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There's a valid point in this, but the article seems to miss it when he says "In fact, if I hear the caller telling me personal details about myself, I hang up even faster."

On the contrary, that's perfectly valid. They've already partially validated that they're talking to you. The attack scenario of stealing identities by getting banks to call someone while you intercept the phone call isn't plausible.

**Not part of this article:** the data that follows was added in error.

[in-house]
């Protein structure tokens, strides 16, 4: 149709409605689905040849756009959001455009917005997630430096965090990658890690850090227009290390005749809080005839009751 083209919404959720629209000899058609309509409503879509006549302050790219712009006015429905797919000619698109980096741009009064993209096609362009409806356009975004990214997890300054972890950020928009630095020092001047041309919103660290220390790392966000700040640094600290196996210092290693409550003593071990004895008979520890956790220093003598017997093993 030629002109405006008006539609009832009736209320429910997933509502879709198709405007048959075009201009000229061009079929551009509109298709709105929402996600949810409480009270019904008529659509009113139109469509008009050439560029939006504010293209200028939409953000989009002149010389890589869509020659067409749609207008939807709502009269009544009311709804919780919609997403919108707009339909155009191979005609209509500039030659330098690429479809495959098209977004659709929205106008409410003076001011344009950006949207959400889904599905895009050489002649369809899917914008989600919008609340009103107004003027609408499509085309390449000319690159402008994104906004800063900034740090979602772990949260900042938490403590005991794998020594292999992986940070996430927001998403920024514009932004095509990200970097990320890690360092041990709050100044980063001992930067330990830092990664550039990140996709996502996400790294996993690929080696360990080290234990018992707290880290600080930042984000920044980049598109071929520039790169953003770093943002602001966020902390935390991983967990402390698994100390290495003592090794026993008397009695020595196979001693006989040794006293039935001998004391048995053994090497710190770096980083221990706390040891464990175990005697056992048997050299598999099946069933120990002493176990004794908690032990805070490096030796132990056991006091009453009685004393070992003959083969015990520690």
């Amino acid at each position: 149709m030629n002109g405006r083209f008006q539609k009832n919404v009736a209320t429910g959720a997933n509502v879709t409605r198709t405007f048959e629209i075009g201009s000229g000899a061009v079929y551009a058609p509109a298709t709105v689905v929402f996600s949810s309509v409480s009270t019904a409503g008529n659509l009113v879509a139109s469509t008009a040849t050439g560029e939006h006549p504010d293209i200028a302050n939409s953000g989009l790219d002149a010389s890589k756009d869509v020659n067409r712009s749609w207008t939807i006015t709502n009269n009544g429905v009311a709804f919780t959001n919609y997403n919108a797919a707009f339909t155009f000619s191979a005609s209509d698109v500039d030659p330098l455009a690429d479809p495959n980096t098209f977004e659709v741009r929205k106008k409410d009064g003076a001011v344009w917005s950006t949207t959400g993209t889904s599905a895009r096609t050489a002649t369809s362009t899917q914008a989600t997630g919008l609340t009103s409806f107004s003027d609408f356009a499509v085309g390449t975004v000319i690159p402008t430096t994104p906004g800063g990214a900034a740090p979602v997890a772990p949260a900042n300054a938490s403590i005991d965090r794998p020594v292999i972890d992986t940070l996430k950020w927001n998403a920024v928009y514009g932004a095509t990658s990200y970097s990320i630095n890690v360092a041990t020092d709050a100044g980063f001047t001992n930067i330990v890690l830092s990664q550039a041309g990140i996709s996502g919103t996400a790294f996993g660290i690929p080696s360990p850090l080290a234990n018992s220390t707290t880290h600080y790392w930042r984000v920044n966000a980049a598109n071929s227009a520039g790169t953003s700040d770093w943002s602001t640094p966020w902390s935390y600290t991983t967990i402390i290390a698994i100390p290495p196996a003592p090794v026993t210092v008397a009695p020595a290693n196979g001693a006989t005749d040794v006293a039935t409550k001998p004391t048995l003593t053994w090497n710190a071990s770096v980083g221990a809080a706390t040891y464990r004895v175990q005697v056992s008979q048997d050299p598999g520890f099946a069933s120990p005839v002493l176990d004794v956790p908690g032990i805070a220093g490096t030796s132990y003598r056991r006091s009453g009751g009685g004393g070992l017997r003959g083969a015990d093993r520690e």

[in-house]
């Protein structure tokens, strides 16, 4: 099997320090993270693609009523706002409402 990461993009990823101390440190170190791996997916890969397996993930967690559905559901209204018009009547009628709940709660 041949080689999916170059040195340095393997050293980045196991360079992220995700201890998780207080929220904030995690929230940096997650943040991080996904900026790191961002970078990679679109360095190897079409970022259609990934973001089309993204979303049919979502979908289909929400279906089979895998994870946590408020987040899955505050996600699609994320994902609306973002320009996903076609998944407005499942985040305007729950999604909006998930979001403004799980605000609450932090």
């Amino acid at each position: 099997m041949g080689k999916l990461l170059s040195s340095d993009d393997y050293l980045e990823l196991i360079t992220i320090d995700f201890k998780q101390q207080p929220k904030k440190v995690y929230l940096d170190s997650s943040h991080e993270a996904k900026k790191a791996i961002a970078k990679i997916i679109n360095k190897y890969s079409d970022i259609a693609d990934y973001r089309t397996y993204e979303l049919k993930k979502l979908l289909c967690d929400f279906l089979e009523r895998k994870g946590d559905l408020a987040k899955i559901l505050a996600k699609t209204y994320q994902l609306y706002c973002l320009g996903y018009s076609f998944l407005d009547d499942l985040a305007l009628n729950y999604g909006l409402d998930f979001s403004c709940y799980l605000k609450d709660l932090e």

Back in 2008, Wells Fargo called me up and asked me to verify myself via a similar system. I refused and called the number on the back of my credit card and identified myself to their fraud department that way.

This year, same scenario (suspicious purchases), but this time the fraud department just asks if they are speaking to me and then asks me whether I recently bought two tickets to China and a new car stereo. So learning has occurred.

Oh, that was more of a personal comment. What I meant was that I ignore the call because I simply disagree with this method.

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